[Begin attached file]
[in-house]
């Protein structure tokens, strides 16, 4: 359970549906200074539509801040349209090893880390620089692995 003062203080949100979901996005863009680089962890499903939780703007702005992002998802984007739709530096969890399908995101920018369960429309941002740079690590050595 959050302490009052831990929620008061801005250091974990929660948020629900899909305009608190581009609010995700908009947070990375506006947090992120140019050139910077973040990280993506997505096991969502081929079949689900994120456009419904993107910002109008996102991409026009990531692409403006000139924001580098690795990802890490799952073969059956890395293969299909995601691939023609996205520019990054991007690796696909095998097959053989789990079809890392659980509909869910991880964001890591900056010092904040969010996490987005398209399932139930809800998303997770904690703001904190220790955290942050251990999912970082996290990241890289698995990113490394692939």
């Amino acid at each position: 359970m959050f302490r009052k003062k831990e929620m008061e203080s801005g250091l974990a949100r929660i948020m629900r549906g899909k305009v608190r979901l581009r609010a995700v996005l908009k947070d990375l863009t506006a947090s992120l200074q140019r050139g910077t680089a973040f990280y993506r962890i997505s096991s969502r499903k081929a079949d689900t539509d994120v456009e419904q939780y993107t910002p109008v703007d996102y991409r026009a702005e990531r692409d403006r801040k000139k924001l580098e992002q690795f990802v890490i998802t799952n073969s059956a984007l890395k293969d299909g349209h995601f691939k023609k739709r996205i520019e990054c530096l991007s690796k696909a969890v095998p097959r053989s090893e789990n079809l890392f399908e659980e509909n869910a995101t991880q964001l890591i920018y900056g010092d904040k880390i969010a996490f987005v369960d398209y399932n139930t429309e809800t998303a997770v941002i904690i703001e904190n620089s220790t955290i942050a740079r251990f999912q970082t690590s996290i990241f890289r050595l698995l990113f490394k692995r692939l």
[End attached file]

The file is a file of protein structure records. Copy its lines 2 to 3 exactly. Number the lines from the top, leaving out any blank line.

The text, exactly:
């Protein structure tokens, strides 16, 4: 359970549906200074539509801040349209090893880390620089692995 003062203080949100979901996005863009680089962890499903939780703007702005992002998802984007739709530096969890399908995101920018369960429309941002740079690590050595 959050302490009052831990929620008061801005250091974990929660948020629900899909305009608190581009609010995700908009947070990375506006947090992120140019050139910077973040990280993506997505096991969502081929079949689900994120456009419904993107910002109008996102991409026009990531692409403006000139924001580098690795990802890490799952073969059956890395293969299909995601691939023609996205520019990054991007690796696909095998097959053989789990079809890392659980509909869910991880964001890591900056010092904040969010996490987005398209399932139930809800998303997770904690703001904190220790955290942050251990999912970082996290990241890289698995990113490394692939």
């Amino acid at each position: 359970m959050f302490r009052k003062k831990e929620m008061e203080s801005g250091l974990a949100r929660i948020m629900r549906g899909k305009v608190r979901l581009r609010a995700v996005l908009k947070d990375l863009t506006a947090s992120l200074q140019r050139g910077t680089a973040f990280y993506r962890i997505s096991s969502r499903k081929a079949d689900t539509d994120v456009e419904q939780y993107t910002p109008v703007d996102y991409r026009a702005e990531r692409d403006r801040k000139k924001l580098e992002q690795f990802v890490i998802t799952n073969s059956a984007l890395k293969d299909g349209h995601f691939k023609k739709r996205i520019e990054c530096l991007s690796k696909a969890v095998p097959r053989s090893e789990n079809l890392f399908e659980e509909n869910a995101t991880q964001l890591i920018y900056g010092d904040k880390i969010a996490f987005v369960d398209y399932n139930t429309e809800t998303a997770v941002i904690i703001e904190n620089s220790t955290i942050a740079r251990f999912q970082t690590s996290i990241f890289r050595l698995l990113f490394k692995r692939l």